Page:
11. How is the presence of TT in both eyes accounted for?

In an individual with TT, one or both eyes may need management. When planning surgical services, a requirement to operate on two eyes rather than one increases (in varying proportions) requirements for selected consumables and operating theatre time. The expanded trichiasis report uses data on the proportion of survey subjects who had bilateral disease to provide an estimate of the number of eyes, as well as the number of people, with TT.

12. Should my estimate of the number of prevalent cases take into account the number of people managed for TT since the most recent prevalence survey?

No: not unless those people were managed within a few weeks of the survey and no further time has passed. As months and years elapse after a survey, new (incident) cases of TT develop; determining that the TT prevalence is below the TT prevalence threshold for elimination of trachoma as a public health problem31 almost always requires a formal prevalence estimate. It’s also critical to remember that after the TT prevalence criterion for elimination31 has been achieved, the need to provide surgical services does not disappear: programmes should expect incident cases to continue to occur for many years. This is the rationale for the inclusion of “written evidence that the health system is able to identify and manage incident TT cases, using defined strategies, with evidence of appropriate financial resources to implement those strategies”20 as a criterion for trachoma elimination.31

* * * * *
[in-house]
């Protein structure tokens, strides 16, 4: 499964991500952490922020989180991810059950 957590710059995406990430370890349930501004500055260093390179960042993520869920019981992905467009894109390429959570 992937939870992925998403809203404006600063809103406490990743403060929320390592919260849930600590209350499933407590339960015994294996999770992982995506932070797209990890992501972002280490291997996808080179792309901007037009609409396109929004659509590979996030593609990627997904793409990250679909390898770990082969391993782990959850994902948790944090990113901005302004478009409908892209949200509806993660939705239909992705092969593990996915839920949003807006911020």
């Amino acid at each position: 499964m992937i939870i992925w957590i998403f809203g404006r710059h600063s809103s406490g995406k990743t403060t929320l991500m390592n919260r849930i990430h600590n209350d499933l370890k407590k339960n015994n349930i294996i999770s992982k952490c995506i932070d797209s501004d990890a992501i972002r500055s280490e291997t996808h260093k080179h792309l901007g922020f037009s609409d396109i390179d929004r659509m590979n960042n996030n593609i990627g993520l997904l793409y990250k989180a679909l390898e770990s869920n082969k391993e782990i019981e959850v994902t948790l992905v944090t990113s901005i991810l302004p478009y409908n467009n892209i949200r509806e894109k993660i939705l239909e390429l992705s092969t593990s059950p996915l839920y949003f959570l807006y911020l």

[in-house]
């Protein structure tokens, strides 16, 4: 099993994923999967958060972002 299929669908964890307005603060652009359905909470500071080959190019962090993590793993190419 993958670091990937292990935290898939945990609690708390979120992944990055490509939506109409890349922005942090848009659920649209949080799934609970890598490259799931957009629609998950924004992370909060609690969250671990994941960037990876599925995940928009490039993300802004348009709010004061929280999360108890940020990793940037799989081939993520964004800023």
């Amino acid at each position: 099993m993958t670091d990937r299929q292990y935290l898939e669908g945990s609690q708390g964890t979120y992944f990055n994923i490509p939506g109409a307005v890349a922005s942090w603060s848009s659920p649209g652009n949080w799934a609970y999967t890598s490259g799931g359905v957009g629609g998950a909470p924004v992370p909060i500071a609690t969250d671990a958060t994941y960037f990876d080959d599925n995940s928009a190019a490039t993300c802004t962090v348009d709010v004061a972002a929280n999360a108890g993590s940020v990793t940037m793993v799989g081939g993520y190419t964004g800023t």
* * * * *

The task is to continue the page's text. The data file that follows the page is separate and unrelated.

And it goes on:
13. Why aren’t we talking about the TT backlog or the ultimate intervention goal?

Each of these terms has been used in different ways by different stakeholders, such that their usefulness as labels has been completely eroded. We do not recommend that these terms be used.

14. Can we eliminate TT by 2020?

Yes. Unlike active trachoma – where the dynamics of C. trachomatis transmission39,40 are fundamental to programme impact and accelerated intervention, such as biannual antibiotic mass drug administration, has not been shown to make a programmatically significant difference41 – the rate of decline in TT prevalence is determined by the resources invested. More systematic TT case-finding – plus good access to trained, certified, resourced, and appropriately motivated surgeons and surgical teams – will lead to faster reductions in the numbers of prevalent cases. That is not to say that speed of service delivery is the only important consideration: quality42,43 is also paramount.

Vision loss from TT is avoidable. Together, we must do everything we can to consign it to history.

The authors alone are responsible for the views expressed in this article and they do not necessarily represent the views, decisions or policies of the institutions with which they are affiliated.